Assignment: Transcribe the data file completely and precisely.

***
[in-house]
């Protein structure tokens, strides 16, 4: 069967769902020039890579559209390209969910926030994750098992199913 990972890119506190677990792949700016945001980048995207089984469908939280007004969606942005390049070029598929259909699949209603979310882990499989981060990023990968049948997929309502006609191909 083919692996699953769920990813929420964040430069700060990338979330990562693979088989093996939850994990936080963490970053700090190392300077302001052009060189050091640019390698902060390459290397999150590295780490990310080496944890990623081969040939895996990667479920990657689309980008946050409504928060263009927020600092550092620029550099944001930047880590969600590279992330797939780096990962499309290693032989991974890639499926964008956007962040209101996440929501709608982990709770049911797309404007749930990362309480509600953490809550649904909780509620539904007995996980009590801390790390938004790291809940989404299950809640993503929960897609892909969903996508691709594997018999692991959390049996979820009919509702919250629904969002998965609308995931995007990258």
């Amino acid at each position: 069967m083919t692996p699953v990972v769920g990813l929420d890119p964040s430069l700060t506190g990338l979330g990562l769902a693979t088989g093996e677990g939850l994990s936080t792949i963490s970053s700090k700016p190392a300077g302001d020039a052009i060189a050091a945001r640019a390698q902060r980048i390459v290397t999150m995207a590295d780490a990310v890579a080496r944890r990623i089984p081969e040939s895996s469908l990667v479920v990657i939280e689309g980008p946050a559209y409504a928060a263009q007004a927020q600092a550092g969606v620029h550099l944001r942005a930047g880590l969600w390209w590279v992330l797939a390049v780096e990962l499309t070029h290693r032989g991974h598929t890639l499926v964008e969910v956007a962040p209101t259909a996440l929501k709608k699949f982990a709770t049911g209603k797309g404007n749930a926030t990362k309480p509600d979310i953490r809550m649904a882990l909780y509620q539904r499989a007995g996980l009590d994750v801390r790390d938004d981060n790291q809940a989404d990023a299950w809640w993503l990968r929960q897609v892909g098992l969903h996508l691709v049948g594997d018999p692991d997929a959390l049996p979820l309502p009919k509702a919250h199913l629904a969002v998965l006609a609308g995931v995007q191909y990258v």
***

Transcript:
[in-house]
């Protein structure tokens, strides 16, 4: 069967769902020039890579559209390209969910926030994750098992199913 990972890119506190677990792949700016945001980048995207089984469908939280007004969606942005390049070029598929259909699949209603979310882990499989981060990023990968049948997929309502006609191909 083919692996699953769920990813929420964040430069700060990338979330990562693979088989093996939850994990936080963490970053700090190392300077302001052009060189050091640019390698902060390459290397999150590295780490990310080496944890990623081969040939895996990667479920990657689309980008946050409504928060263009927020600092550092620029550099944001930047880590969600590279992330797939780096990962499309290693032989991974890639499926964008956007962040209101996440929501709608982990709770049911797309404007749930990362309480509600953490809550649904909780509620539904007995996980009590801390790390938004790291809940989404299950809640993503929960897609892909969903996508691709594997018999692991959390049996979820009919509702919250629904969002998965609308995931995007990258």
């Amino acid at each position: 069967m083919t692996p699953v990972v769920g990813l929420d890119p964040s430069l700060t506190g990338l979330g990562l769902a693979t088989g093996e677990g939850l994990s936080t792949i963490s970053s700090k700016p190392a300077g302001d020039a052009i060189a050091a945001r640019a390698q902060r980048i390459v290397t999150m995207a590295d780490a990310v890579a080496r944890r990623i089984p081969e040939s895996s469908l990667v479920v990657i939280e689309g980008p946050a559209y409504a928060a263009q007004a927020q600092a550092g969606v620029h550099l944001r942005a930047g880590l969600w390209w590279v992330l797939a390049v780096e990962l499309t070029h290693r032989g991974h598929t890639l499926v964008e969910v956007a962040p209101t259909a996440l929501k709608k699949f982990a709770t049911g209603k797309g404007n749930a926030t990362k309480p509600d979310i953490r809550m649904a882990l909780y509620q539904r499989a007995g996980l009590d994750v801390r790390d938004d981060n790291q809940a989404d990023a299950w809640w993503l990968r929960q897609v892909g098992l969903h996508l691709v049948g594997d018999p692991d997929a959390l049996p979820l309502p009919k509702a919250h199913l629904a969002v998965l006609a609308g995931v995007q191909y990258v």